We talk about leadership being a journey, about the importance of teamwork in order to create strong bonds which deliver lasting solutions; but there are some times when this leadership and teamwork imperative takes on an entirely new meaning.
In the majority of companies, if the leadership is failing you may look to coach improvement or, in the worst case scenario, source an alternative leader. In the majority of teams, if there is a discordant note then it is comparatively simple to work on team-building techniques or to organise an internal reshuffle. But what if that leadership and that team are facing problems whilst cooped up in a small capsule on its way from Earth to Mars? What do you do when replacing the leader or reshuffling the team is simply not an option?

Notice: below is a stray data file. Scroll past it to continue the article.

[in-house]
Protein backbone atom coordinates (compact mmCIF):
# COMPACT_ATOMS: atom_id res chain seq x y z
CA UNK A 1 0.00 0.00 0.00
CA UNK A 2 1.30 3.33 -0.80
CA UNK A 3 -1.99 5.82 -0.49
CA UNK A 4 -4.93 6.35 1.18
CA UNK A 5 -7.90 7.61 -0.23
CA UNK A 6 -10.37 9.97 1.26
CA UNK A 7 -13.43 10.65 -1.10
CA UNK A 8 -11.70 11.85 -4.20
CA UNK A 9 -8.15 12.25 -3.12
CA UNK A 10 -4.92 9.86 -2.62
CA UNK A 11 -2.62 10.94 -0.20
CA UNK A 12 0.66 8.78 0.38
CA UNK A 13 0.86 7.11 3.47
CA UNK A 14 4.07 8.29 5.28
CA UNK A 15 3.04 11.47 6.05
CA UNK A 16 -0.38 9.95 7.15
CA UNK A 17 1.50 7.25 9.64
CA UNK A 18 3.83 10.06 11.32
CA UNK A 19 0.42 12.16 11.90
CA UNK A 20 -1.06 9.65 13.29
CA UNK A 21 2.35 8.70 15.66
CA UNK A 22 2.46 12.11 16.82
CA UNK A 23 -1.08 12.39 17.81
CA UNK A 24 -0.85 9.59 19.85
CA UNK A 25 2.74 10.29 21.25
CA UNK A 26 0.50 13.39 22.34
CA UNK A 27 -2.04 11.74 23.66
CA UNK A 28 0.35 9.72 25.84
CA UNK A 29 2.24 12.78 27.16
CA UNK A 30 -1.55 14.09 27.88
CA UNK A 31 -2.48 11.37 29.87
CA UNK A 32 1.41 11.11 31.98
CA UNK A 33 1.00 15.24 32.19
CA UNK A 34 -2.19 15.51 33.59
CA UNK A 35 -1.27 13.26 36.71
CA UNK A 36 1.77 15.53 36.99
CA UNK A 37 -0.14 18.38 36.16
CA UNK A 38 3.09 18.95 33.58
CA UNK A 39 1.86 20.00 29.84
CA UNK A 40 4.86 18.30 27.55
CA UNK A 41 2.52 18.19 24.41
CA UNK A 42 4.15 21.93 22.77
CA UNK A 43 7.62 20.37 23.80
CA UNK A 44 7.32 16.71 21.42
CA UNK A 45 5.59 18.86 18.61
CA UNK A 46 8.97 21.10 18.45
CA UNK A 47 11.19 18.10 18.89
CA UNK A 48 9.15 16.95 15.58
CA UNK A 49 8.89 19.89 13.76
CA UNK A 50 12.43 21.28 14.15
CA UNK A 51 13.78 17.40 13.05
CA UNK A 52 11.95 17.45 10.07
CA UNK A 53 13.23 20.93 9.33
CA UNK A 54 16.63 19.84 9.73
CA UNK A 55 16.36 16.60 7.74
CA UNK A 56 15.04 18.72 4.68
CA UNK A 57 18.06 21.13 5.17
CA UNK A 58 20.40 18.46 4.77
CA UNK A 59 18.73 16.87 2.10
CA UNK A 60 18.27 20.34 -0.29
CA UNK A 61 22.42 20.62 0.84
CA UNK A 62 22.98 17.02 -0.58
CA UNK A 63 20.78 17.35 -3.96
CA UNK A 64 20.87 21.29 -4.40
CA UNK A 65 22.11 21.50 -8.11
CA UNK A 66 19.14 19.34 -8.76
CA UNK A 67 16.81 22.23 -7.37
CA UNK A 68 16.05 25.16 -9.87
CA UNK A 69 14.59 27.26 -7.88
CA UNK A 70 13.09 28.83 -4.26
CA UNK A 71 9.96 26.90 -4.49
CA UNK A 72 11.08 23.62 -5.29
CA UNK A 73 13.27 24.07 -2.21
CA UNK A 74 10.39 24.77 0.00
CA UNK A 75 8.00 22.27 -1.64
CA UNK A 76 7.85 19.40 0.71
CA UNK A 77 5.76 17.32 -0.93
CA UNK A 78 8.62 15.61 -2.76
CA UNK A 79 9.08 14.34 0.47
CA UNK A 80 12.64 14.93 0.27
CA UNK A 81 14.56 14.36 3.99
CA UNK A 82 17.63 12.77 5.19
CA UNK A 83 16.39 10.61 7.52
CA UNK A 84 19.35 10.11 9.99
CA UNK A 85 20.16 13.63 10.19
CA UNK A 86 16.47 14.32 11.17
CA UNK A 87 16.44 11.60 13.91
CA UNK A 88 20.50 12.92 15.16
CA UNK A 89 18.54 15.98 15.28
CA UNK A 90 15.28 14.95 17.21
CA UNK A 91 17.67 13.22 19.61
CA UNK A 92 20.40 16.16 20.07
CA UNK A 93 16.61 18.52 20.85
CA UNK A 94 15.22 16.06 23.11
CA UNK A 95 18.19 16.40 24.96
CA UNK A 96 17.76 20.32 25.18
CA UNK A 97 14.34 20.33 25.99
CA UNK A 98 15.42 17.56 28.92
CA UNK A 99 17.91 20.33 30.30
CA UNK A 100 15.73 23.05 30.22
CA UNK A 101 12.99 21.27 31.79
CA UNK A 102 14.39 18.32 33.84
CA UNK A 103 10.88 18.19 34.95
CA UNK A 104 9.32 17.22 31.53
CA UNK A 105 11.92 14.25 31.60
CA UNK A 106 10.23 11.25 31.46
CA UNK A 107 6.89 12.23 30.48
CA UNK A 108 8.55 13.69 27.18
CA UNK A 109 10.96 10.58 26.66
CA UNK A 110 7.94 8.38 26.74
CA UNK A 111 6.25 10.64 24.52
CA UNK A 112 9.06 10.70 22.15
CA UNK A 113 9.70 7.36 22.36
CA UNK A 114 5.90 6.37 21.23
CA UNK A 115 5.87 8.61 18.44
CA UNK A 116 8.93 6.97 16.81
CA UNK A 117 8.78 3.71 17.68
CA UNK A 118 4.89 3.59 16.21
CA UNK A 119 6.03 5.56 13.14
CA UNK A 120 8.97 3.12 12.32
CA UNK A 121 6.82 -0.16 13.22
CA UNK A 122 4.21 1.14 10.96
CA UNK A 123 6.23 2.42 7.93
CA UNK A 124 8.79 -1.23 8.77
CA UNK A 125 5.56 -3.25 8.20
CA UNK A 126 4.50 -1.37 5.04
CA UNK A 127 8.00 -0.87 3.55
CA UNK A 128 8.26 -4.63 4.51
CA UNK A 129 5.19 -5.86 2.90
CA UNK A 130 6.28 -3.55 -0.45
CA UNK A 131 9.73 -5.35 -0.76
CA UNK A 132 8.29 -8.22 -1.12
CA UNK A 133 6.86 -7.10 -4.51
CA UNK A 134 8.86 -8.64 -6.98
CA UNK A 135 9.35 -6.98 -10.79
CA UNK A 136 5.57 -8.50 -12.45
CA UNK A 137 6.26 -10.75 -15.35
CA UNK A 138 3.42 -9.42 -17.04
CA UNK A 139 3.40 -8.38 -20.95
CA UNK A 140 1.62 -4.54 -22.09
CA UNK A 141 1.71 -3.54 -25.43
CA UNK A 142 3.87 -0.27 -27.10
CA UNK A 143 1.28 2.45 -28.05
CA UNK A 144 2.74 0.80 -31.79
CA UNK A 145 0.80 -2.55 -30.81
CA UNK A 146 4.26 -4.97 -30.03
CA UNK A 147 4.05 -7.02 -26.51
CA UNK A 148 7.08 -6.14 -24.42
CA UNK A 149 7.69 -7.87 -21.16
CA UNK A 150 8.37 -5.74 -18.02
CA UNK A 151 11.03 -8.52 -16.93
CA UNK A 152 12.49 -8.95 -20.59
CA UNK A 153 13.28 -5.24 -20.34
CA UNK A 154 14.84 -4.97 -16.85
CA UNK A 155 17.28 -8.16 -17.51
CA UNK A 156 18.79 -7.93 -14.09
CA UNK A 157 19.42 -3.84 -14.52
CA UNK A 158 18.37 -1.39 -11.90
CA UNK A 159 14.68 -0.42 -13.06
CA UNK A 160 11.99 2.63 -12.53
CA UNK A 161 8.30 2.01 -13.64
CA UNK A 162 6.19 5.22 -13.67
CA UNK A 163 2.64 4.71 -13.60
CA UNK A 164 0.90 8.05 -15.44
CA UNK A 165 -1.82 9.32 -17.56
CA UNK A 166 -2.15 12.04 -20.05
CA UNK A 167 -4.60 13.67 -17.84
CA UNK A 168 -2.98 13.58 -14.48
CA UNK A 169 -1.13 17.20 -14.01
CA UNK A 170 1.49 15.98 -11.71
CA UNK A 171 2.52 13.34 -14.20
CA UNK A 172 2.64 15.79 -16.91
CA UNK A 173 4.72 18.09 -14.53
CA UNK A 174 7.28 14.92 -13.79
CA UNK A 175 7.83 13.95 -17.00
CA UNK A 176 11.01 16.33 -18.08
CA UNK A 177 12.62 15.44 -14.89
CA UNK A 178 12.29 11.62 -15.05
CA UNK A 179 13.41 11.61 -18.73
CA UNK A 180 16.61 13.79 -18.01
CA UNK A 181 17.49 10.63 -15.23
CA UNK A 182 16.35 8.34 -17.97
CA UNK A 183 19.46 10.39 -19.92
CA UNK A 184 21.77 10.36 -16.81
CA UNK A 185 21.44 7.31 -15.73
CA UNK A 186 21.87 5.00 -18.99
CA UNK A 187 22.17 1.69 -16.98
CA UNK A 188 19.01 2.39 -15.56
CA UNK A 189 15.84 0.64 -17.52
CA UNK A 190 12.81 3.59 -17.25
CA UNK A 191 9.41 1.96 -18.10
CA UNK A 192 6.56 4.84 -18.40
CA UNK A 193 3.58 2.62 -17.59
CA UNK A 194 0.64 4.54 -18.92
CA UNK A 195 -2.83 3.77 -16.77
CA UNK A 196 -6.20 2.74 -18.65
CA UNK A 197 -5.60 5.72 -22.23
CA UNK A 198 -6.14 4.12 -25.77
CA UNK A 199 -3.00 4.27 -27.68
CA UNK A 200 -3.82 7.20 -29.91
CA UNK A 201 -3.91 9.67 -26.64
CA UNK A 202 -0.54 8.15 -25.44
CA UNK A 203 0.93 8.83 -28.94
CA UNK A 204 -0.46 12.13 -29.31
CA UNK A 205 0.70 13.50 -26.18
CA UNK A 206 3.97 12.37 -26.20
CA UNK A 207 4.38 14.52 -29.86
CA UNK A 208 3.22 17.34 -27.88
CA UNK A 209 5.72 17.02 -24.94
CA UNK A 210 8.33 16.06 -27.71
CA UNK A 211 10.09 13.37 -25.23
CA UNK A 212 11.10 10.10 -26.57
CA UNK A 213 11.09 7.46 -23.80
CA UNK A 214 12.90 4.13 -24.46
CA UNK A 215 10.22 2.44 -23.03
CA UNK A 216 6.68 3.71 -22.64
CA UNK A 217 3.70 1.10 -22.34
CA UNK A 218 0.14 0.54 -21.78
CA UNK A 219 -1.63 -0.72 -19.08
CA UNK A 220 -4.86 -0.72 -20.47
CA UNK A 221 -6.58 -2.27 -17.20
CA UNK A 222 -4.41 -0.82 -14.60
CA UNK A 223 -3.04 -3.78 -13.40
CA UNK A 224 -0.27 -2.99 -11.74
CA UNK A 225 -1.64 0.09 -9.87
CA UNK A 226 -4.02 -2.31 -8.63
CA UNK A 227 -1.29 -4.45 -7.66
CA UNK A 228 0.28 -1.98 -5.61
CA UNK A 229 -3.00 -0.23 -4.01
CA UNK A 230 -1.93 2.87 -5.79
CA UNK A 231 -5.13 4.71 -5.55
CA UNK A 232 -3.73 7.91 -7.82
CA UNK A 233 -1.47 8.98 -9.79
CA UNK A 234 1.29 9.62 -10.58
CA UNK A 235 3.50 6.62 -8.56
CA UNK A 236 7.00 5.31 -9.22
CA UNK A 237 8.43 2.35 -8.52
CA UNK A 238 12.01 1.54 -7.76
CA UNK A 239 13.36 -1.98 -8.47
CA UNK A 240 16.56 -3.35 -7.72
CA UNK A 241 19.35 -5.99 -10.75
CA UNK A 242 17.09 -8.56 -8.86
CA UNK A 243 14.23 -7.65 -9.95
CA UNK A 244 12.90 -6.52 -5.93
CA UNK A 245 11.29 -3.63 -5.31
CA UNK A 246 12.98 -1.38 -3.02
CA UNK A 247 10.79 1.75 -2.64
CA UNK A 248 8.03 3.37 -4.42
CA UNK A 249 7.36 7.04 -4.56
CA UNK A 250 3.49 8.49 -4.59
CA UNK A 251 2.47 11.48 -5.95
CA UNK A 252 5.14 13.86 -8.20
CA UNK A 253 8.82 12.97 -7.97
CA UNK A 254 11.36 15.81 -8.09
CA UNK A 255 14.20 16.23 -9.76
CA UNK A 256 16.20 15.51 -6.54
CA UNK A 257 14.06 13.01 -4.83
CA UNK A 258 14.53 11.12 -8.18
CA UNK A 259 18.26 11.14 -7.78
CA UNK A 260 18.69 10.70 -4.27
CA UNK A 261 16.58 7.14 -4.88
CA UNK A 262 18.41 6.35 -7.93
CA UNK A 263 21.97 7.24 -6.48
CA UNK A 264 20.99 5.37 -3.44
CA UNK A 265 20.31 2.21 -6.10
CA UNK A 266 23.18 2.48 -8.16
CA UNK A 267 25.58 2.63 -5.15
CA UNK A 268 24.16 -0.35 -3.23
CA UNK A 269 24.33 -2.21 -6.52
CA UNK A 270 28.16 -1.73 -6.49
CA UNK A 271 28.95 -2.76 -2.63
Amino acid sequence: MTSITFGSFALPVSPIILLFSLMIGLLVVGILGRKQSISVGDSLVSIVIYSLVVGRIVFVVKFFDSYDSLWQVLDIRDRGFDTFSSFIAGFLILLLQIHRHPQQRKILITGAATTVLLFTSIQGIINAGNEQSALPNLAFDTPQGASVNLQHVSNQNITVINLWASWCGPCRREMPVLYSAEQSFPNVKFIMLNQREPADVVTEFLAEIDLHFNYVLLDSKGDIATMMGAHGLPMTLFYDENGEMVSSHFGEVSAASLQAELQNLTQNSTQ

That’s the reality which is starting to bite for the remaining applicants for the Mars One program. The selection process is down to the last 100 and according to a Mars One press release on 6 June this is the first time that candidates will meet in person and demonstrate their capabilities as a team.
A series of challenges over five days is designed to “test the candidates’ ability to work in a team within limited conditions, interdependency, trust, their problem-solving and creativity skills, their thoroughness and precision, and their clarity and relevance of communication.” At the end of the time, just forty candidates will be left to carry on to the next stage in the process.
As businesses, our selection processes may not generally be such a matter of life and death but that doesn’t mean that we should ignore the importance part which teamwork, interdependency and leadership plays in delivering success.